Ask Chuck: What To Do If You’re House Poor
I see that mortgage rates are dropping. Several years ago, my husband and I bought more house than we really need. Is this the time to sell so we can purchase something more affordable? Our current home eats up 40% of our budget preventing us from saving and giving at a level we desire.
Dear House Poor,
In a sense, you truly are “house poor,” like many Americans, as a result of carrying too high of a mortgage for your current income. I commend your interest in cutting your housing expense. It is the biggest expense in the American budget. And, now may indeed be a great time to lower your costs!
If You Decide to Sell
Rates for a 30-year fixed rate mortgage have dropped to a 14-month low amidst the largest weekly decline since June 2009. March 28th, Freddie Mac reported that a 30-year fixed-rate-mortgage (FRM) averaged 4.06% compared to 4.40% at this time last year. A 15-year FRM averaged 3.57% down from 3.9% last year.
Danielle Hale, chief economist for Realtor.com reports: Putting a home on the market in early April positions sellers to attract buyers seeking to a close and move before the beginning of the school year.
Realtor.com reveals that homes listed now will sell an average six days faster for several percentage points higher, granting sellers an average gain of $17,000. June is traditionally peak buying season, but where you live could be a determining factor, so do your research first.
High volume for peak selling means buyers have more homes to choose from, and sellers benefit from shorter marketing time with more buyers in the market.
If You Decide Not to Sell
If you want to stay put, refinancing may help your budget. Consider key factors and use our refinancing calculator before taking a leap. Also be sure you understand the difference between refinancing and recasting before you make a decision.
NerdWallet says buyers should compare mortgages at five lenders before applying for a loan. They calculated that this step could save $430 in interest the first year alone, based on a 30-year FRM on a $260,000 home. This will take some time but a mortgage comparison tool can help you see the differences in monthly payments and the long-term costs. It is well worth the time to compare rates to get your best deal.
Unless buyers are paying cash, they should get pre-approved to avoid missing a purchase in highly competitive markets. This reduces stress, grants higher acceptance of offers, provides credibility, and gives realtors the confidence needed to help find clients exactly what they want. In addition, appraisals can be ordered and the entire processing goes faster.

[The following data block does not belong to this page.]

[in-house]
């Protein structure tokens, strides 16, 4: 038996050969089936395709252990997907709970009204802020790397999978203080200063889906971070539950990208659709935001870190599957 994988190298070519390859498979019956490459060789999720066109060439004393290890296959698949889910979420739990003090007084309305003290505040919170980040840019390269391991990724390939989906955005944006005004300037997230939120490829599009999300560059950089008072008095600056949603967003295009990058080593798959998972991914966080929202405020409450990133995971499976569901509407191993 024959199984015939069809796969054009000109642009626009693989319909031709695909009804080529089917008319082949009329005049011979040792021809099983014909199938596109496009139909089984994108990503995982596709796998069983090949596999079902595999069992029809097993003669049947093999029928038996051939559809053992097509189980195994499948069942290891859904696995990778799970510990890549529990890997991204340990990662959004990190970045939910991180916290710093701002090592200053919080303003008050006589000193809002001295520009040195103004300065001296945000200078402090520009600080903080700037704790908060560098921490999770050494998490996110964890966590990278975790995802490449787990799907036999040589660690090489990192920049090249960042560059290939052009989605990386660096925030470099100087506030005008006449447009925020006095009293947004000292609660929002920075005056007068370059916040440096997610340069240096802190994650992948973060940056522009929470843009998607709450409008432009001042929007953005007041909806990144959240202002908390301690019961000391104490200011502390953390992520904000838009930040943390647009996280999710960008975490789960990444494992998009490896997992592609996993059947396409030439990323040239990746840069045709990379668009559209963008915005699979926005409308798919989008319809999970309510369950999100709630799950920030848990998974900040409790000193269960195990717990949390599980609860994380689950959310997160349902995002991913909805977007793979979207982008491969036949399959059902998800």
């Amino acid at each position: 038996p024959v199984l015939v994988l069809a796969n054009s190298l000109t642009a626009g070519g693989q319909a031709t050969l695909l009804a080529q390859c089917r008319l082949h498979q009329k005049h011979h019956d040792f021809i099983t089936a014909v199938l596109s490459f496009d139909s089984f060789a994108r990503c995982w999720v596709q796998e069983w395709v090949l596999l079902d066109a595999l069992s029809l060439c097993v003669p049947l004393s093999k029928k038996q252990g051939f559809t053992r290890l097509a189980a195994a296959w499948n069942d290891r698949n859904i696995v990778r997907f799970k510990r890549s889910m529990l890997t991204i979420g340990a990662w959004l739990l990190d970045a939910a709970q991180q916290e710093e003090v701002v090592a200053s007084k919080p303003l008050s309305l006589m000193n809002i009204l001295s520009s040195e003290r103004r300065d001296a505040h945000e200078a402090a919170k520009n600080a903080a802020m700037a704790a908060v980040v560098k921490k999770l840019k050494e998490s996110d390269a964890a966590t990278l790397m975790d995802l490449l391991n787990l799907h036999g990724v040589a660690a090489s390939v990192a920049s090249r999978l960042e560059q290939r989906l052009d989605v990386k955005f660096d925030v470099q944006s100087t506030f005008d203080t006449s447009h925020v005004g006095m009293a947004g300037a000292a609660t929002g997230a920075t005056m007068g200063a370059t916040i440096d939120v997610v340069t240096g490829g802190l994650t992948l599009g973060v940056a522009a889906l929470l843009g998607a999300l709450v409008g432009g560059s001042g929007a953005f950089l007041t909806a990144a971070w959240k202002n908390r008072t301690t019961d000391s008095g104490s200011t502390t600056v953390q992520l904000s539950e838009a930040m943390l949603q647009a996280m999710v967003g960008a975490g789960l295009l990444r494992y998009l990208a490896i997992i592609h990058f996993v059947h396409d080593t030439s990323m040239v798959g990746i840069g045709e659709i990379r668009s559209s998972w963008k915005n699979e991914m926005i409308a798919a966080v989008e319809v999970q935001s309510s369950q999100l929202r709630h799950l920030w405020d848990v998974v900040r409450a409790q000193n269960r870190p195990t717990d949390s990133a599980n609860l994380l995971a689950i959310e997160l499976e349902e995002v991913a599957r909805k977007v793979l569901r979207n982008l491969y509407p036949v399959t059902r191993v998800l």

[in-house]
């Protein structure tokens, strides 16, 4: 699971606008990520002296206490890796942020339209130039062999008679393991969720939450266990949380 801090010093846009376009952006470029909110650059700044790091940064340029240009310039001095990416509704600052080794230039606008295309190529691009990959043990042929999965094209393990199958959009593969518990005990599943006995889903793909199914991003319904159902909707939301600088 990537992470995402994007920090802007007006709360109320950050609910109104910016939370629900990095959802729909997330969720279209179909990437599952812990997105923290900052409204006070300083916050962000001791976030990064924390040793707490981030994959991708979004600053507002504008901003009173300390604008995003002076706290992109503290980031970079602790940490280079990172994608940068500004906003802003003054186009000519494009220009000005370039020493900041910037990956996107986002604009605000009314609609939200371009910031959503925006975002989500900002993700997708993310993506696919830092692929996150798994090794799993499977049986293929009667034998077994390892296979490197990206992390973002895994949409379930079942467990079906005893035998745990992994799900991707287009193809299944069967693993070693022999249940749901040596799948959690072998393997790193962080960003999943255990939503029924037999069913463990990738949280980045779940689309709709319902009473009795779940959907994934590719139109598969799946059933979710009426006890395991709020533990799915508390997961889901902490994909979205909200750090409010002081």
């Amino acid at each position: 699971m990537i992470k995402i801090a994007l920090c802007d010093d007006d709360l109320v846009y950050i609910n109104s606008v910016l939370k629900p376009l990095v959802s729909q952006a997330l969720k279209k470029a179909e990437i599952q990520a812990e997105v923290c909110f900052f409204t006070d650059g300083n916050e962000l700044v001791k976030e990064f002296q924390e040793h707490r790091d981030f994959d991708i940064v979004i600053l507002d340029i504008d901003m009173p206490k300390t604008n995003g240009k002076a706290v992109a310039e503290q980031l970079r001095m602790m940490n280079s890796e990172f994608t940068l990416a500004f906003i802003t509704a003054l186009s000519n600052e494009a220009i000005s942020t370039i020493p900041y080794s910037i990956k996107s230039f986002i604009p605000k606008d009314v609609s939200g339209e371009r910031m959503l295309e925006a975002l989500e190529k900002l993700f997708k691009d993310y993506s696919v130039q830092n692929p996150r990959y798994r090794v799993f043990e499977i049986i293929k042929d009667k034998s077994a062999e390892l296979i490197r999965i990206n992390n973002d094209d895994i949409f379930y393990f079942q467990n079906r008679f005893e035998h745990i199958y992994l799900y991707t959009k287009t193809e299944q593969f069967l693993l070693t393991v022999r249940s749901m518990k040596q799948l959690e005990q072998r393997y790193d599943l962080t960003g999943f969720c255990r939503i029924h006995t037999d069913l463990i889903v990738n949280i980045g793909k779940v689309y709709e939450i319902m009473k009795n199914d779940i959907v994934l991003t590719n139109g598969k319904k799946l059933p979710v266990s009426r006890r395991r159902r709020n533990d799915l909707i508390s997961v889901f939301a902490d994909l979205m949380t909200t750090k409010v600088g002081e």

Other Real Estate Considerations
- Pros and cons of buying vs renting
- The costs of homeownership
- The benefits of a smaller home
- Other timing issues
Last month, Market Watch released a report from RentCafe revealing that the number of renters over 60 has increased more than any other age group. The number grew by 43% over the past decade compared to an increase of 7% in renters under age 35.
If the trend continues, RentCafe economists predict seniors will be the second largest group of renters by 2035. A friend of mine explained that many seniors want a “lock and leave” situation that gives them freedom from maintenance and security issues as they travel and need more flexibility. The availability of their homes will be a blessing to those seeking to purchase homes in areas of housing shortages.
Buy Less, Save More
Overextending causes stress and deprives homeowners from living as God designed. New research from TD Ameritrade shows that “super savers,” those who save 20% or more of their income, spend less on housing that the rest of the population. The statistics are astounding: super savers spend an average 14% on housing while others spend 23%.
They discovered that cutting one major expense in their budget eliminates the fatigue of reducing lots of smaller budget items. And, they know that the extra space marketed in newer homes is not necessary. The living space per person in homes built today are double what they were in the ‘70s. The danger with the extra space is the temptation to fill it with “stuff” you don’t need, can’t afford and won’t want in the future. Smaller homes save in more ways than just the mortgage payments!
Whether renting or buying, God’s Word is timeless and helpful at all times.
- Keep an eternal perspective. This home is temporary.
In my Father’s house are many rooms. If it were not so, would I have told you that I go to prepare a place for you? And if I go and prepare a place for you, I will come again and will take you to myself, that where I am you may be also. (John 14:2-3 ESV)
- Pray for the proper timing. Don’t rush into such a major purchase.
Prepare your work outside; get everything ready for yourself in the field, and after that build your house. (Proverbs: 24:27 ESV)
- Rely on the wisdom of God before you make a decision.
By wisdom a house is built, and by understanding it is established; by knowledge the rooms are filled with all precious and pleasant riches. (Proverbs 24:3-4 ESV)
- Act upon God’s direction when buying or selling.
Everyone then who hears these words of mine and does them will be like a wise man who built his house on the rock. (Matthew 7:24 ESV)
You can work to increase your income, or immediately relieve the pressure by downsizing. One or both of those is required. In your case, 40% is far more than you should be paying for your mortgage, so it is a good time to get right-sized. Try to have a mortgage of no more than 14 -25% of your monthly net income. This will allow you to save and give more, and sleep better at night.
Originally published on the Christian Post, April 5, 2019